Harsh Texture


With Ant-Man, Marvel plays it safe. Journeyman Peyton Reed replaced Edgar Wright as director and any hope of edginess or hope of a new style went with him. The finished picture wound up being an especially direct representation of Marvel's favorite hobby horse: daddy issues.

Ant-Man continued Marvel’s hit streak, earning nearly twice its main competitor at the box office on opening week. Reports noted that it was the second lowest opening for a Marvel movie, following The Incredible Hulk. The two films make for interesting comparisons for more than just their relatively low grosses. Both deal with father figures who pit the “chosen” surrogate son against the “fallen” surrogate son. In both that same father figure tries to manipulate his daughter’s affections to sway the sides. Whereas the Hulk concept plays into the aging lion--General Ross losing the love of his daughter to an infinitely stronger younger man--Ant-Man flips the motif. Here the mad search for the Pym Particle sees both of the surrogate sons shrinking themselves, in effect infantilizing to fight for approval.

Daddy issues are surprisingly common in Marvel films. Thor is the most complex, but Iron Man also lives in the shadow of his father. Only Captain America bucks the trend. Steve Rogers is born more of a time and place than from flesh and blood.

Ant-Man boasts a notoriously difficult production cycle. The finished film has seven writers, and probably many more script doctors were employed behind the scenes. But the biggest ghost hanging over this film was the original director, Edgar Wright.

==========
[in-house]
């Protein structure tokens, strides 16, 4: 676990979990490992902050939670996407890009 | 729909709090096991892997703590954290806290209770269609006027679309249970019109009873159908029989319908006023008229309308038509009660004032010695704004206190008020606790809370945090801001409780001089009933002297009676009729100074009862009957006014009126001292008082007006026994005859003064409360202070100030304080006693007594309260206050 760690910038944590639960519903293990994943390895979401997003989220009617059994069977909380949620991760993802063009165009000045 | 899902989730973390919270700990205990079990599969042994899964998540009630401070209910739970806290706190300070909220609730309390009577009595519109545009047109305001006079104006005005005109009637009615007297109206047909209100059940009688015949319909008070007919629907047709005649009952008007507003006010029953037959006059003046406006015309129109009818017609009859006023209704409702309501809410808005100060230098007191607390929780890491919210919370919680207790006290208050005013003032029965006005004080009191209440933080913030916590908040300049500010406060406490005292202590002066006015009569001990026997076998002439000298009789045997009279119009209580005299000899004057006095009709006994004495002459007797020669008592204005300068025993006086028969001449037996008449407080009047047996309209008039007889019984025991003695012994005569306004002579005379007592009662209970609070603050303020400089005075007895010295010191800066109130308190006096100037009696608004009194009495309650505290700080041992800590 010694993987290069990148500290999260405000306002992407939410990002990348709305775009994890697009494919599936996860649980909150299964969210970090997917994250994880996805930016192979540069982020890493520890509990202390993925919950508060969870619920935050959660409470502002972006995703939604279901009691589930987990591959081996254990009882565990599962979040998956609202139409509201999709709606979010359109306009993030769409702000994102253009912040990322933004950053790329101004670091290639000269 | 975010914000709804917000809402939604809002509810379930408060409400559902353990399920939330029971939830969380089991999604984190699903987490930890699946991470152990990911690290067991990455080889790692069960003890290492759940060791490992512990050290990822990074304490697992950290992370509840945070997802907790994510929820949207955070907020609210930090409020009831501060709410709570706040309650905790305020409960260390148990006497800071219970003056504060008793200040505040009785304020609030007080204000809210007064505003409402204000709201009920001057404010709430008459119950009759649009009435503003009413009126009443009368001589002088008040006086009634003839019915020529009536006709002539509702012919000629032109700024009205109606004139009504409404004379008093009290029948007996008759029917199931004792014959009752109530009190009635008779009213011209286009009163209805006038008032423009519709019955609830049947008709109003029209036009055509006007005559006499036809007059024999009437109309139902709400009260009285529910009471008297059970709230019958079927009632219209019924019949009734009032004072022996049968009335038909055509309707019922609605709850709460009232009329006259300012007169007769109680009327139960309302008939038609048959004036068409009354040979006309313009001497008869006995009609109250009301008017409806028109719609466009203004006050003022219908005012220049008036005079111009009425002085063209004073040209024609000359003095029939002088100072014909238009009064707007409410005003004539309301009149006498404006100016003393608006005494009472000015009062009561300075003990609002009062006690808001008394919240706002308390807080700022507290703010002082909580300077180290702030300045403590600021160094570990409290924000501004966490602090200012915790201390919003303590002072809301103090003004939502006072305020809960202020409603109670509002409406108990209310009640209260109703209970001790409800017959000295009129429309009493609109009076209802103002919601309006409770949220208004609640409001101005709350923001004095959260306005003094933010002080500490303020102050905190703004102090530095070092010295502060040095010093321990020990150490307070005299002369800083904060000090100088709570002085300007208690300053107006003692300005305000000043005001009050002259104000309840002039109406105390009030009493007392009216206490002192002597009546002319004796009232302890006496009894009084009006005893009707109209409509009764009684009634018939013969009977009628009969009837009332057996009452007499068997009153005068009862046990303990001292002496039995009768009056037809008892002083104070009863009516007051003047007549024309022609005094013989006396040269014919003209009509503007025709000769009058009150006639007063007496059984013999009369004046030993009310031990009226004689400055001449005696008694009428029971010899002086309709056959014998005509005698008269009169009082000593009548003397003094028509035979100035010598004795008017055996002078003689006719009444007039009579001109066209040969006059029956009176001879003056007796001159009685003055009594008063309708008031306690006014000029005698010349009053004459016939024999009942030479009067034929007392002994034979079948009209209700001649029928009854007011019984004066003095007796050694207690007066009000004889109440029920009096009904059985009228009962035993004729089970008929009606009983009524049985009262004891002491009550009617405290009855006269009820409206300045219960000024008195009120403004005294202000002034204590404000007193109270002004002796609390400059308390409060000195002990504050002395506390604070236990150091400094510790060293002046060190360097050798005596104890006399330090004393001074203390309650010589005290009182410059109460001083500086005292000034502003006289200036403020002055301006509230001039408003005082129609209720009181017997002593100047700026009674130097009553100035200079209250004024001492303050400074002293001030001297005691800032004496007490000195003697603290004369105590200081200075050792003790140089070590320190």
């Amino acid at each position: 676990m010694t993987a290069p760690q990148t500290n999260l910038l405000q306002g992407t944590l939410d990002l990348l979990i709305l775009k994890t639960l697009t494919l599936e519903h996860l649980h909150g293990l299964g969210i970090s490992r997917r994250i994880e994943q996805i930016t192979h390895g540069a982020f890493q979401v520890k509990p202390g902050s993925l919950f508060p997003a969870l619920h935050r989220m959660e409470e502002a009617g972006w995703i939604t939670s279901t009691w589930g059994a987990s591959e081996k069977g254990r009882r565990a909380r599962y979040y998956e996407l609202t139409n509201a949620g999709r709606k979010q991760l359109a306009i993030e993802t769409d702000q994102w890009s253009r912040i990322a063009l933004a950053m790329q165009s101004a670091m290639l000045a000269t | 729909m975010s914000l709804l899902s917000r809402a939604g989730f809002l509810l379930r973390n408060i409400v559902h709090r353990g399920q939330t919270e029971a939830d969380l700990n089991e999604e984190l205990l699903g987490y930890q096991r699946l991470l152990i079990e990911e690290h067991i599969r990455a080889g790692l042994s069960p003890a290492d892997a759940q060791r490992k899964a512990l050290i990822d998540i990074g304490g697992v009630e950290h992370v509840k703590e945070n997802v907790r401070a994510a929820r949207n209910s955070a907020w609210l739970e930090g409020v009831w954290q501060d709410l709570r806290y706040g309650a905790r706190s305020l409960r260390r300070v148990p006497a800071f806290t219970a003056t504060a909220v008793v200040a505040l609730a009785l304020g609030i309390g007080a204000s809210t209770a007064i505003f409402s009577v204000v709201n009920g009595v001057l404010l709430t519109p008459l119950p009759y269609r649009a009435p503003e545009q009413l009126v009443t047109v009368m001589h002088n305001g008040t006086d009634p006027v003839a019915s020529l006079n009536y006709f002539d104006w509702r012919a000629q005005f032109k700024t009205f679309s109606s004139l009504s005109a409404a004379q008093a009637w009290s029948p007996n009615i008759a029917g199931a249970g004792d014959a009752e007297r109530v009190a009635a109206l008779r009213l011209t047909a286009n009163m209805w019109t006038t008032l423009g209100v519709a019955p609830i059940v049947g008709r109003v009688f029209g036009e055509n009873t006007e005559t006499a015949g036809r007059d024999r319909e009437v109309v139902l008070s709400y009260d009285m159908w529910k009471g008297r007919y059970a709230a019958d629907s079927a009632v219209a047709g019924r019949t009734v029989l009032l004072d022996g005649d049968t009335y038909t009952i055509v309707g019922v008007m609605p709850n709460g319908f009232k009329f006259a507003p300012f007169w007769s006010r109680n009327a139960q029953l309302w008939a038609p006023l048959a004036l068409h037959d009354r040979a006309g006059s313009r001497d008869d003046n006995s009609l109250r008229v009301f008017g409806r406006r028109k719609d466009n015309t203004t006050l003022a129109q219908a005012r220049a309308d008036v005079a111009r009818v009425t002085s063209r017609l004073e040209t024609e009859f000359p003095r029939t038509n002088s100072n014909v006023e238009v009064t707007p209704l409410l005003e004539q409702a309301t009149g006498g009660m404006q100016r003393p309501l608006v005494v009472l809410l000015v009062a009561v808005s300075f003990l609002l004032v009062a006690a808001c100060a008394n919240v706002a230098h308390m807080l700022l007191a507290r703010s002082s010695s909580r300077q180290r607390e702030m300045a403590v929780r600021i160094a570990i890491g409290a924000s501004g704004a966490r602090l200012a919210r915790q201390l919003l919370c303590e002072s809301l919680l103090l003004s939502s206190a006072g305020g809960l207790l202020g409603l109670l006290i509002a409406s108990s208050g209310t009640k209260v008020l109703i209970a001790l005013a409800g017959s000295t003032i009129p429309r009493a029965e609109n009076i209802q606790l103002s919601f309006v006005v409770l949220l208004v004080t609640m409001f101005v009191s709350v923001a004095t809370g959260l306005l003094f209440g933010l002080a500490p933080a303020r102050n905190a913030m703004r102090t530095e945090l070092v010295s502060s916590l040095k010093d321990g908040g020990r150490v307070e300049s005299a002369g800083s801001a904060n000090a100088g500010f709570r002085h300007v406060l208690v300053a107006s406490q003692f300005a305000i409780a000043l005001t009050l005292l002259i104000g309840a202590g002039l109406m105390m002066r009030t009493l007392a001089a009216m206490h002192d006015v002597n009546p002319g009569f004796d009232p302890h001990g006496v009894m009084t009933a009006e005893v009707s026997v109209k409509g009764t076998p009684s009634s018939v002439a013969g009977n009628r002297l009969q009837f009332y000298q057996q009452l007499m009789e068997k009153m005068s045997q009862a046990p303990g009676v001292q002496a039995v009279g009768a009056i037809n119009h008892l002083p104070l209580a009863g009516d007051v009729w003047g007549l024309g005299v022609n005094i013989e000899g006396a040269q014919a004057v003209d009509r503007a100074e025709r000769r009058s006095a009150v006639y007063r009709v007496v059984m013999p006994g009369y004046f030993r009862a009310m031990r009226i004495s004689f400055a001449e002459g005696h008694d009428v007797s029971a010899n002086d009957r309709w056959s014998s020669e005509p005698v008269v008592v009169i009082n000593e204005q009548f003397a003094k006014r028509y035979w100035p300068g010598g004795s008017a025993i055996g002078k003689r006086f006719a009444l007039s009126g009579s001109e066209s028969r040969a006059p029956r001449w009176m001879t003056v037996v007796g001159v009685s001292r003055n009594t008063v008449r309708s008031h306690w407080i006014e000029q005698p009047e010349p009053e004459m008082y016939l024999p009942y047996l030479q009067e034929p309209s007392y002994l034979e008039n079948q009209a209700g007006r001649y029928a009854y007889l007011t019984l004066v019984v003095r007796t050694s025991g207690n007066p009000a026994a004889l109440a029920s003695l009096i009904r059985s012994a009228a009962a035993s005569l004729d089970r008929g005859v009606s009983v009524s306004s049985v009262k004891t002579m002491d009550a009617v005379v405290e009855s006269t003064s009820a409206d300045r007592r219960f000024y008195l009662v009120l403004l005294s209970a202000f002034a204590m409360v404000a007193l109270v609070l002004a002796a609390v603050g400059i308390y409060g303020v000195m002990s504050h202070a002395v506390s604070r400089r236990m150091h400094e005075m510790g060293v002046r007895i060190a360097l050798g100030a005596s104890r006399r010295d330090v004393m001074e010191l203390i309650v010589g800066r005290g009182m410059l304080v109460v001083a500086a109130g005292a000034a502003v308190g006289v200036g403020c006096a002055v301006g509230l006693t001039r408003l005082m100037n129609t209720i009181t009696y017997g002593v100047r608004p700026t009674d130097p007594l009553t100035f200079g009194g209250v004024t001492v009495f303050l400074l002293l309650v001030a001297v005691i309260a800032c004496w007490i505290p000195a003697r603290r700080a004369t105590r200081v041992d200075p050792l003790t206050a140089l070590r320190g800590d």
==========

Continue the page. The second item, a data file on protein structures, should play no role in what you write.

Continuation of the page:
What’s in a director, especially in a Marvel movie? I bet the costumes were already in place when Peyton Reed signed on to direct. I also imagine that the credits were completed without much input. I’d even bet that many of the effects shots were already under way. So much of these movies must be on auto pilot at this point. Teams of autonomous contractors and third parties, each with a specialty. Indeed, how many Marvel films even seek out a unique look? Sequences of Captain America the First Avenger, perhaps, and Guardians of the Galaxy, otherwise all the Marvel films, stretching all the way back to Blade are fairly interchangeable. The same lighting, the same color pallets, the same framing.

Truth be told, I’m reluctant to name Wright a genius of the art. While Shawn of the Dead was an incredible film, I loathed Hot Fuzz. Still whenever a gag in Ant-Man falls flat or feels forced you can’t help but wonder what Wright would’ve done with the material. Would Michael Pena and T.I. still have been reduced to Three Stooges roles, or would Wright have wrung something more interesting out of their relationship? Would Wright have made something more out of Darren Cross (Corey Stoll) who commits cold blooded homicide so early in the run time that he runs the risk of being a simple 2D villain. I give the actor and the role a bit more credit, assuming that he’d already been driven mad by exposure to the Pym Particles, but I feel that’s more gracious than the typical audience member.

For me, much of the humor fell flat, though not for lack of effort on the leads. Fortunately the movie-proper was a well balanced affair. The action sequences were strong if not inspired. The leads meshed fairly well. By far the strongest asset of the film was Michael Douglas. He plays Hank Pym, the original Ant-Man and developer of the tech that allows for the shrinking. The whole concept of Ant-Man veers toward ridiculous, and invites parody while repelling respect. So it is here, with Paul Rudd’s casting in the title role Marvel surrendered rather than trying to fight against the perception of the character. Not so with Douglas who’s performance channels his earlier Black Rain. Its all clenched teeth and clenched fists. Woe betide anyone foolish enough to mock the concept.

Published: May 20, 2018, 9:26 p.m.
Updated: May 20, 2018, 9:35 p.m.